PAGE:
Oxidative stress as a component of chromium-induced cytotoxicity in rat calvarial osteoblasts
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It has been documented that medical prosthetic alloys release metal ions into surrounding tissues and cause cytotoxicity, but the mechanisms remain undefined. In that regard the cellular oxidative stress may be a common pathway in cellular responses to metal ions. The objective of this study was to approach the hypothesis that oxidative stress mediates chromium-induced cytotoxicity in rat calvarial osteoblasts. Osteoblasts were exposed to different concentrations of Cr6+ or Cr3+ (5–20 μM) in the presence or absence of the antioxidant N-acetyl-cysteine (NAC; 1–5 mM). Cellular viability, differentiation, and intracellular ultrastructural alterations were evaluated by MTT assay, alkaline phosphatase (ALP) activity assay, and transmission electron microscopy. Cellular oxidative stress was evaluated by intracellular reactive oxygen species (ROS) production. ROS production was monitored by the oxidation-sensitive fluorescent probe 2′7′-dichlorofluorescin diacetate (DCFH-DA). A time- and concentration- dependent increased cytotoxicity, time-dependent increased intracellular ROS production were indicated on exposure to Cr6+. Pretreatment of osteoblasts with 1–5 mM NAC afforded dose-dependent cytoprotective effects against Cr6+-induced cytotoxicity in osteoblasts. NAC decreased the level of intracellular ROS induced by Cr6+, too. While Cr3+ and NAC did not have any significant effects on osteoblasts (5–20 μM). These results suggest that oxidative stress is involved in Cr6+-induced cytotoxicity in osteoblasts, and NAC can provide protection for osteoblasts against Cr6+-induced oxidative stress. Cr3+ (5–20 μM) have no significant cytotoxicity in osteoblasts based on the results of this study.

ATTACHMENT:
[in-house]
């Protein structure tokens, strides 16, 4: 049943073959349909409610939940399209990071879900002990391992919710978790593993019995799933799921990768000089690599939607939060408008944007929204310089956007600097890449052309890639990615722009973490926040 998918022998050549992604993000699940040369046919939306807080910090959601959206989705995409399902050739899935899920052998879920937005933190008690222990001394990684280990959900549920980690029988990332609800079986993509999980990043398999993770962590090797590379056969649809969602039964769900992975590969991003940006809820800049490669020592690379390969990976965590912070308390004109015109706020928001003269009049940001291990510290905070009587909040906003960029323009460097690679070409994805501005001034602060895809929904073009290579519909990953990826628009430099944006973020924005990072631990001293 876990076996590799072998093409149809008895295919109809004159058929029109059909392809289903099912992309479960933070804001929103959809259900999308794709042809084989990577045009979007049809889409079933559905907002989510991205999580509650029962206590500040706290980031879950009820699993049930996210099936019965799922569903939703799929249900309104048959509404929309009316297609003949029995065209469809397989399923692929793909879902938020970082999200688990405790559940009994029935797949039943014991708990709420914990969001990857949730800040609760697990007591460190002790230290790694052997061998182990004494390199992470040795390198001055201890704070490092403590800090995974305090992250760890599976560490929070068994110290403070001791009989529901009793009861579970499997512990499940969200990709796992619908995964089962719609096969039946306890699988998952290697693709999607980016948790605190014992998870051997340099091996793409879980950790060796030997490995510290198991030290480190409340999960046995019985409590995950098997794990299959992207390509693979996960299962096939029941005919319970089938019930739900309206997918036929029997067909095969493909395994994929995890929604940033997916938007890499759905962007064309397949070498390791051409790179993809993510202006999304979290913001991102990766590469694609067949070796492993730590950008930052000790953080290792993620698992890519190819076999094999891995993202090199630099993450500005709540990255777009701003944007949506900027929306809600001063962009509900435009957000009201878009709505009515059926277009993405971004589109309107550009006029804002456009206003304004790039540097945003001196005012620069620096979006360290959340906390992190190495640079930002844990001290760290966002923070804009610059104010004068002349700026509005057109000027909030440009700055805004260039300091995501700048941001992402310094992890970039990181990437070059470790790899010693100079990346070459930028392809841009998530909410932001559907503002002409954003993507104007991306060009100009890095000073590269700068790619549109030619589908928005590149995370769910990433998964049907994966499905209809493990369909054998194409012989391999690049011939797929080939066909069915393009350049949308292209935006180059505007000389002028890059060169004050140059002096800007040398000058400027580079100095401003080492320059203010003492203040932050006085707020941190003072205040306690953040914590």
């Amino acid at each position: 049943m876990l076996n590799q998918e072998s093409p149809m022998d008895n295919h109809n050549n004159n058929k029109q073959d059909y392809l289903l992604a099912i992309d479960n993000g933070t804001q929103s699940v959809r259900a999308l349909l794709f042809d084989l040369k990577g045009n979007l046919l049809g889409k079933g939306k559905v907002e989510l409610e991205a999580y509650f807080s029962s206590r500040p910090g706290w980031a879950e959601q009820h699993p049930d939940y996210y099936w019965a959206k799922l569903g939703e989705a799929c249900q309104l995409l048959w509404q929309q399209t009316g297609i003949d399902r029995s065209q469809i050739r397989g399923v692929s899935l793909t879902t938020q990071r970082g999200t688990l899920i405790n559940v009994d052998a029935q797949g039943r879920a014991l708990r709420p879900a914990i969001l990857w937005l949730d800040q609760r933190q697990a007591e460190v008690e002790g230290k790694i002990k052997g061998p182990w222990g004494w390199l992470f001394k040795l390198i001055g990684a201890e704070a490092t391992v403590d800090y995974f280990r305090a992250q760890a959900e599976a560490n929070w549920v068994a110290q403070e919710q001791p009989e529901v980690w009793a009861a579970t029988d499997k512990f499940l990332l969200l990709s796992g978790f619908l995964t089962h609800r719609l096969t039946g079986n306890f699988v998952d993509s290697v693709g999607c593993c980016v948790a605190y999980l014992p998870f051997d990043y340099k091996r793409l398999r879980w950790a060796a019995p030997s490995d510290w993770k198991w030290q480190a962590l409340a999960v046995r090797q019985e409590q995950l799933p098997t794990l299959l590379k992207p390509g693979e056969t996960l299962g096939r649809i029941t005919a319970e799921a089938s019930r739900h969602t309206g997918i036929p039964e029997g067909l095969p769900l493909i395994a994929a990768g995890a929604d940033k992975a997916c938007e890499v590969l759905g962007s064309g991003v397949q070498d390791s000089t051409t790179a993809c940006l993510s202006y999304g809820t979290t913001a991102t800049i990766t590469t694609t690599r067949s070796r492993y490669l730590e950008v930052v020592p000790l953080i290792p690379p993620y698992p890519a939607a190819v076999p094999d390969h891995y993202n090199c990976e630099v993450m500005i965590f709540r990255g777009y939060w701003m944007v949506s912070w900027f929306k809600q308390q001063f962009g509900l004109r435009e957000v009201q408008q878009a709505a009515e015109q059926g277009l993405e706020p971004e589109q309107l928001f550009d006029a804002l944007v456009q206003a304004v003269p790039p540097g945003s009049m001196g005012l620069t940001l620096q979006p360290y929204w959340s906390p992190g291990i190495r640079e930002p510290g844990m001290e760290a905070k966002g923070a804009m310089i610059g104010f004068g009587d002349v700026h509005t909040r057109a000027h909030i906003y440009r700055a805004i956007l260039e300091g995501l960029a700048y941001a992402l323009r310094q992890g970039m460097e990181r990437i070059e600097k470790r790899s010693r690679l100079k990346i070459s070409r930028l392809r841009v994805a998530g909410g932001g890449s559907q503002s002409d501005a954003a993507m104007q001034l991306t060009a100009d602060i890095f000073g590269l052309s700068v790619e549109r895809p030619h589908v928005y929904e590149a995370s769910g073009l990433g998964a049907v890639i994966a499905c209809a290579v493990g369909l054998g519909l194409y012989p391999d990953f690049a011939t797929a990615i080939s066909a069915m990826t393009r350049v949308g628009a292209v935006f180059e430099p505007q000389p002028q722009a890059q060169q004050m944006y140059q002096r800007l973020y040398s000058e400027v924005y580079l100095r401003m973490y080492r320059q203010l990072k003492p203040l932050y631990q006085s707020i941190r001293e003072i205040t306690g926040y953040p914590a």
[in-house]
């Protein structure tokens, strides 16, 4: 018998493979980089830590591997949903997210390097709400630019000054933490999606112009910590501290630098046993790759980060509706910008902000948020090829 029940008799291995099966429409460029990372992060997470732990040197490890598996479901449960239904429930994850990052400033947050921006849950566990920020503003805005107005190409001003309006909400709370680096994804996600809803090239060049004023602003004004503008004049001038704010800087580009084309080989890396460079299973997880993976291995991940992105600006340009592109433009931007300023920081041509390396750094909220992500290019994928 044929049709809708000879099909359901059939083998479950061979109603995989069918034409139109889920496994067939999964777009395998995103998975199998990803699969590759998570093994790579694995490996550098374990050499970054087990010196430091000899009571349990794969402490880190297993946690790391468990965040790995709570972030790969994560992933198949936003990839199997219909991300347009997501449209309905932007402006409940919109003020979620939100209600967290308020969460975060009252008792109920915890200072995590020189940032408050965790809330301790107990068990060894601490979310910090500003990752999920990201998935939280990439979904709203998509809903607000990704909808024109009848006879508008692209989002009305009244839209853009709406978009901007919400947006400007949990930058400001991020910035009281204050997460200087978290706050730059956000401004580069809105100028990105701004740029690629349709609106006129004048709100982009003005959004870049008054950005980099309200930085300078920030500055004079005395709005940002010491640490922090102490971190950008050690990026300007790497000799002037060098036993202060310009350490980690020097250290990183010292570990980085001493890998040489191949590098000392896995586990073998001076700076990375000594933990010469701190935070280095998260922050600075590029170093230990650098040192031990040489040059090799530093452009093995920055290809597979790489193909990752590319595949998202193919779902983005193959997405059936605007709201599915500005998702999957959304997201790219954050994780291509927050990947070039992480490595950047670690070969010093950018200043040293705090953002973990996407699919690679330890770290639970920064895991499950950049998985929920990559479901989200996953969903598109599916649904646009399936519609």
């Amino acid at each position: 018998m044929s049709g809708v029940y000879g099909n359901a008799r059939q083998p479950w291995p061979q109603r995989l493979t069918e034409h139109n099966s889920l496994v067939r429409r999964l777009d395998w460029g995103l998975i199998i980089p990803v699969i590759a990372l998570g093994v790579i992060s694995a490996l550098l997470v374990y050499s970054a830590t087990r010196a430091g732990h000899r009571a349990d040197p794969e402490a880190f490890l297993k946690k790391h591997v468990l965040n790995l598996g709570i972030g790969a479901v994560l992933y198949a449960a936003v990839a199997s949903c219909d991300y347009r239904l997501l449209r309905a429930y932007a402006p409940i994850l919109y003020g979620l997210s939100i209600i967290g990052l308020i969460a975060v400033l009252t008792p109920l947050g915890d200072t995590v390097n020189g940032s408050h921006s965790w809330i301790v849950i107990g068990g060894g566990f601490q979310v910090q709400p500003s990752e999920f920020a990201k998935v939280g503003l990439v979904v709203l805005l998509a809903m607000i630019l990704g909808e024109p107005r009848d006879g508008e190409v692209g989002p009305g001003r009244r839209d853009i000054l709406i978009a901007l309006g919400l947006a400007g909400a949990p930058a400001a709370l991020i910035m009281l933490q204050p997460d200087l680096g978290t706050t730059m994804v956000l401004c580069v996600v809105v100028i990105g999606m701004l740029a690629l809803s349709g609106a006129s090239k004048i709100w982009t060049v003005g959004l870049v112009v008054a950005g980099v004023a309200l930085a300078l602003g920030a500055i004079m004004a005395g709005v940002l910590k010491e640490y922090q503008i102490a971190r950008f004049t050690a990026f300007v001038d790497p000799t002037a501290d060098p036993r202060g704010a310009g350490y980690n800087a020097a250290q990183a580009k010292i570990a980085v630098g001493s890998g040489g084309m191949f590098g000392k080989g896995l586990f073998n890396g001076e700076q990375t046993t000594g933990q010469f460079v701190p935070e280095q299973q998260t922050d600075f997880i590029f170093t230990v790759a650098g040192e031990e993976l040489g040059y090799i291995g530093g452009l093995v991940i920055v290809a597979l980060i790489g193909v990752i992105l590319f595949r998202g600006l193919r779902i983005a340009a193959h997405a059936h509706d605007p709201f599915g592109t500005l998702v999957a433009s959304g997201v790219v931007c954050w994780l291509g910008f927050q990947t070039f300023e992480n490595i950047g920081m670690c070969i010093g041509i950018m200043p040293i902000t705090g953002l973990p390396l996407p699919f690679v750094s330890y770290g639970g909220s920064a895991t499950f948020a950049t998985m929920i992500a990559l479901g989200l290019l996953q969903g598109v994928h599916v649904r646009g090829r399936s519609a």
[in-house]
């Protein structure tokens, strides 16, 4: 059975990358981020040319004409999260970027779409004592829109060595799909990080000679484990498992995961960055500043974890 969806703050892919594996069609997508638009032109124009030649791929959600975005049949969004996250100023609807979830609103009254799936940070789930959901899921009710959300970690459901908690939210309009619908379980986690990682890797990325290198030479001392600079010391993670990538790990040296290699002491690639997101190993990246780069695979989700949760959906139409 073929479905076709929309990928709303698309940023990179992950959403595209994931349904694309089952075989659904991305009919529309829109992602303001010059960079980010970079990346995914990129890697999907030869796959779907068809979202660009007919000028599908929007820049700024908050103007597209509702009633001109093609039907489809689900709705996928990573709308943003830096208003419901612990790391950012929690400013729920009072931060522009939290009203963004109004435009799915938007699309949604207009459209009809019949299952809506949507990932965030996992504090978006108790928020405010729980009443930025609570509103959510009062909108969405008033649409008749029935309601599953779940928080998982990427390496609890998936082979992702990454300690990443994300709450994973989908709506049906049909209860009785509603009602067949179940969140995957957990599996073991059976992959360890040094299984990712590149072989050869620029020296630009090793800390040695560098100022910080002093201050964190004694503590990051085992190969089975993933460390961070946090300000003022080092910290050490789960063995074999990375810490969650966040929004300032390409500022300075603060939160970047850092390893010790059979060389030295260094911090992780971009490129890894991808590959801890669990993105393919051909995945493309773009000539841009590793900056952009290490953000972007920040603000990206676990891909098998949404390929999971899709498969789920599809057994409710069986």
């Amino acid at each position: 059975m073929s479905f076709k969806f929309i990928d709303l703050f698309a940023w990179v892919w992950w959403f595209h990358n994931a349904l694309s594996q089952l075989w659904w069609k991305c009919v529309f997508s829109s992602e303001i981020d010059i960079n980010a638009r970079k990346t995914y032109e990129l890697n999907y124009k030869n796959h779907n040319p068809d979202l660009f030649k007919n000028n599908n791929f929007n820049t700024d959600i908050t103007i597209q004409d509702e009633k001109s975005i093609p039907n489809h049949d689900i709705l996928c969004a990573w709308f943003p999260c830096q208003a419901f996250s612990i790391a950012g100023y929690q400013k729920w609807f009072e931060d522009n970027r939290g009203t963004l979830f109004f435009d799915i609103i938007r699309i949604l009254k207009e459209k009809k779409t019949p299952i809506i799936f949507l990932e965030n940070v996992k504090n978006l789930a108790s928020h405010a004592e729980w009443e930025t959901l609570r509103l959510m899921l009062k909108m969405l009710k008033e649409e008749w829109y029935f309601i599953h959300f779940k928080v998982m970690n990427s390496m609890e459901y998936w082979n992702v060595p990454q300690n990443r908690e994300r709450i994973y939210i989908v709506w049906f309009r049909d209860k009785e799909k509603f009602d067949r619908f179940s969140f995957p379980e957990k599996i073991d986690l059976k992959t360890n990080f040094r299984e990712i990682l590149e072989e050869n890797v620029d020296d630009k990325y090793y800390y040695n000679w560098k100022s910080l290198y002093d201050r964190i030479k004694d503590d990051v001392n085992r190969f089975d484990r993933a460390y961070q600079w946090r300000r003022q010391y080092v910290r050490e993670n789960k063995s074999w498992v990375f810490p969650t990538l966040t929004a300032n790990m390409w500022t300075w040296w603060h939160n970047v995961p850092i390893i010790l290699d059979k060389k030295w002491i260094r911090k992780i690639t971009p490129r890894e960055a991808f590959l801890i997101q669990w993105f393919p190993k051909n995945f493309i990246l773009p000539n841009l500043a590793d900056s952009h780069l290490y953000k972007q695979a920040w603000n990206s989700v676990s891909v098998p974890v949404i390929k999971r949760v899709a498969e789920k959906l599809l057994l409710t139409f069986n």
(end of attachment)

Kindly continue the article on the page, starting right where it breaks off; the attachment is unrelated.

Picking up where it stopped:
KeywordsReactive oxygen species (ROS) MTT Alkaline phosphatase (ALP) Antioxidant N-acetyl-cysteine (NAC) Ultrastructure
This study was supported by the Chinese National Science Foundation (Fund number 30271428) and the Distinguished Young Teacher Plan Fund (Education Bureau grant number 2002-40).
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